The historic town of Tring in Hertfordshire developed alongside the Roman road which linked London with St Albans and Cirencester. The town was mentioned in the Domesday Book, compiled for William the Conqueror in the year 1086 and it contains a number of historic buildings, notably the church of St Peter and St Paul.
A church has existed at the present site, north of the High Street, since the 12th century but much of what worshippers and visitors see today is of 15th or 16th century date. Like many other churches, it was renovated during the reign of Queen Victoria and between the years 1861 and 1882 the interior of the church was extensively modernized. After another one hundred and fifty years of continuous use, the 19th century tile floor in the south aisle and Lady Chapel required repairs and in October 2015 archaeologists from Icknield Archaeology were asked to monitor the removal of the floor surface and record what lay beneath.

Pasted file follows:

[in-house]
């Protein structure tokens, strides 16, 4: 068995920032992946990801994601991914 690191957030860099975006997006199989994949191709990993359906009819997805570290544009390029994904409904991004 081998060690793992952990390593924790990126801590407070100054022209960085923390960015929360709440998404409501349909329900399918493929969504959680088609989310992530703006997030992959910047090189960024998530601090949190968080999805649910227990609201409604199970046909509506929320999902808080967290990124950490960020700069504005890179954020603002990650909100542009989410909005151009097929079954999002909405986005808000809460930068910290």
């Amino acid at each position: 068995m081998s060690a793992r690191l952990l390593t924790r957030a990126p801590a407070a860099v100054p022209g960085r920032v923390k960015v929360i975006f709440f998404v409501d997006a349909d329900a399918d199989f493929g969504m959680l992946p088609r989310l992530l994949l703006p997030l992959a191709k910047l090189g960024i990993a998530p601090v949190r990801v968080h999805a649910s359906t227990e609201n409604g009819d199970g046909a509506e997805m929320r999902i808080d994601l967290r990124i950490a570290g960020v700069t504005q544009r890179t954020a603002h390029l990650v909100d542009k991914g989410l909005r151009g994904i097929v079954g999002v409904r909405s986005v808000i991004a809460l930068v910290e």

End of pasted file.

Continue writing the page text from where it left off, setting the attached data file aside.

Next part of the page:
The 19th century tiles were removed by the building workers to reveal a spread of building rubble which was probably laid down as part of the 19th century renovations. The original medieval floor surface was removed at that time but, among the rubble, the archaeologist found some discarded fragments of carved stonework, which may once have formed architectural features within the church. A number of parallel brick piers, supporting a timber frame were also revealed. The church records indicate that the present oak pews were constructed in the year 1862, replacing earlier box pews, and it is likely that the discarded stone fragments, rubble and brick piers recorded by the archaeologist were put in place in order to support the new pews.
The stone fragments are to be returned to the church or will be preserved at the local museum and a report on the archaeological work will be made available on-line and in local libraries.